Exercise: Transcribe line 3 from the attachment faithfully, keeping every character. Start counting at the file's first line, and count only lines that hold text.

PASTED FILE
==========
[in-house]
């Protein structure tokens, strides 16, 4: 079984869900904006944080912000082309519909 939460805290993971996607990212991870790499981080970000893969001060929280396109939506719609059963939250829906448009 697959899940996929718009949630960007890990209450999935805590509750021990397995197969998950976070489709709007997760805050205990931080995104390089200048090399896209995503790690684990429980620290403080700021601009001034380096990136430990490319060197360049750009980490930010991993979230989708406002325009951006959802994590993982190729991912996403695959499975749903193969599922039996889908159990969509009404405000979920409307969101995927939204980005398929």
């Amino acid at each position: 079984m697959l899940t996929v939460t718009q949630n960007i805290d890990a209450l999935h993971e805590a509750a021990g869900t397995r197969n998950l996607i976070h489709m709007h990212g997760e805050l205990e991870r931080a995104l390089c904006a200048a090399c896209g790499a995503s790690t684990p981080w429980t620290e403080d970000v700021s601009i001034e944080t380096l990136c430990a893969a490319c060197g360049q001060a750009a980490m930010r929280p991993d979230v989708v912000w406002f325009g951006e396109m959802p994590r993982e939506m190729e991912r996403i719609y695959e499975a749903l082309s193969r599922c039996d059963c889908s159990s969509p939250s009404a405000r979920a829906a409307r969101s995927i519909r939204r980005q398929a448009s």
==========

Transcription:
């Amino acid at each position: 079984m697959l899940t996929v939460t718009q949630n960007i805290d890990a209450l999935h993971e805590a509750a021990g869900t397995r197969n998950l996607i976070h489709m709007h990212g997760e805050l205990e991870r931080a995104l390089c904006a200048a090399c896209g790499a995503s790690t684990p981080w429980t620290e403080d970000v700021s601009i001034e944080t380096l990136c430990a893969a490319c060197g360049q001060a750009a980490m930010r929280p991993d979230v989708v912000w406002f325009g951006e396109m959802p994590r993982e939506m190729e991912r996403i719609y695959e499975a749903l082309s193969r599922c039996d059963c889908s159990s969509p939250s009404a405000r979920a829906a409307r969101s995927i519909r939204r980005q398929a448009s």